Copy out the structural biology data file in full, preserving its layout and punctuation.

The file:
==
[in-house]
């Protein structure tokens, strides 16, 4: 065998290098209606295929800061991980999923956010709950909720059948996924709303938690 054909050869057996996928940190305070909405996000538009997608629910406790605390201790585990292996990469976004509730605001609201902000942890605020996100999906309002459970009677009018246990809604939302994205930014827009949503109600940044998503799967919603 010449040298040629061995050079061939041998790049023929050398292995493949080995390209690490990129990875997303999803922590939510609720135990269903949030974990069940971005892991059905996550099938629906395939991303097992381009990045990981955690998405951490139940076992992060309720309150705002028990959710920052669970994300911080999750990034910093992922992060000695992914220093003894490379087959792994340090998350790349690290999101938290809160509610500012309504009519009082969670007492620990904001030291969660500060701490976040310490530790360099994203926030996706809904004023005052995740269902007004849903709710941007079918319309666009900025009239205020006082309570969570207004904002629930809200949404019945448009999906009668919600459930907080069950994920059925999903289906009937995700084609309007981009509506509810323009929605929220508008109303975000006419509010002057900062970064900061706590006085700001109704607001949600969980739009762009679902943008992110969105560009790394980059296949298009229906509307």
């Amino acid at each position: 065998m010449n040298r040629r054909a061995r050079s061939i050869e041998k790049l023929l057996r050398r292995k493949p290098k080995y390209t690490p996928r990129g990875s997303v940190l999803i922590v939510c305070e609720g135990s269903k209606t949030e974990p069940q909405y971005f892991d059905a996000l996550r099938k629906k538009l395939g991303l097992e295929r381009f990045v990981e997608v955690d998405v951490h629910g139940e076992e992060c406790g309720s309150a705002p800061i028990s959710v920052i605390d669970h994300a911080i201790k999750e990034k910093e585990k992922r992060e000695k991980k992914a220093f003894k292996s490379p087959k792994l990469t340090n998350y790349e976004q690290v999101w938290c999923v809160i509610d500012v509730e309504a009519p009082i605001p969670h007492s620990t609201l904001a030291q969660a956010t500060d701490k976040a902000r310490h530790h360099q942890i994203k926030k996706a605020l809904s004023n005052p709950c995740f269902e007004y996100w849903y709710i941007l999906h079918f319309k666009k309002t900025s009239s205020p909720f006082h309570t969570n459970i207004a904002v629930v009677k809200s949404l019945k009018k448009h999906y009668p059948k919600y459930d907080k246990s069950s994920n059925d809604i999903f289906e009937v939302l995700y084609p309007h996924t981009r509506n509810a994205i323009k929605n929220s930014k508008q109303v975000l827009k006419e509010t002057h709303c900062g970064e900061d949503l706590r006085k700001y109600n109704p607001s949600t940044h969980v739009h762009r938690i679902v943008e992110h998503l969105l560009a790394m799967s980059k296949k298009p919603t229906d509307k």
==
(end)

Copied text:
[in-house]
């Protein structure tokens, strides 16, 4: 065998290098209606295929800061991980999923956010709950909720059948996924709303938690 054909050869057996996928940190305070909405996000538009997608629910406790605390201790585990292996990469976004509730605001609201902000942890605020996100999906309002459970009677009018246990809604939302994205930014827009949503109600940044998503799967919603 010449040298040629061995050079061939041998790049023929050398292995493949080995390209690490990129990875997303999803922590939510609720135990269903949030974990069940971005892991059905996550099938629906395939991303097992381009990045990981955690998405951490139940076992992060309720309150705002028990959710920052669970994300911080999750990034910093992922992060000695992914220093003894490379087959792994340090998350790349690290999101938290809160509610500012309504009519009082969670007492620990904001030291969660500060701490976040310490530790360099994203926030996706809904004023005052995740269902007004849903709710941007079918319309666009900025009239205020006082309570969570207004904002629930809200949404019945448009999906009668919600459930907080069950994920059925999903289906009937995700084609309007981009509506509810323009929605929220508008109303975000006419509010002057900062970064900061706590006085700001109704607001949600969980739009762009679902943008992110969105560009790394980059296949298009229906509307």
């Amino acid at each position: 065998m010449n040298r040629r054909a061995r050079s061939i050869e041998k790049l023929l057996r050398r292995k493949p290098k080995y390209t690490p996928r990129g990875s997303v940190l999803i922590v939510c305070e609720g135990s269903k209606t949030e974990p069940q909405y971005f892991d059905a996000l996550r099938k629906k538009l395939g991303l097992e295929r381009f990045v990981e997608v955690d998405v951490h629910g139940e076992e992060c406790g309720s309150a705002p800061i028990s959710v920052i605390d669970h994300a911080i201790k999750e990034k910093e585990k992922r992060e000695k991980k992914a220093f003894k292996s490379p087959k792994l990469t340090n998350y790349e976004q690290v999101w938290c999923v809160i509610d500012v509730e309504a009519p009082i605001p969670h007492s620990t609201l904001a030291q969660a956010t500060d701490k976040a902000r310490h530790h360099q942890i994203k926030k996706a605020l809904s004023n005052p709950c995740f269902e007004y996100w849903y709710i941007l999906h079918f319309k666009k309002t900025s009239s205020p909720f006082h309570t969570n459970i207004a904002v629930v009677k809200s949404l019945k009018k448009h999906y009668p059948k919600y459930d907080k246990s069950s994920n059925d809604i999903f289906e009937v939302l995700y084609p309007h996924t981009r509506n509810a994205i323009k929605n929220s930014k508008q109303v975000l827009k006419e509010t002057h709303c900062g970064e900061d949503l706590r006085k700001y109600n109704p607001s949600t940044h969980v739009h762009r938690i679902v943008e992110h998503l969105l560009a790394m799967s980059k296949k298009p919603t229906d509307k």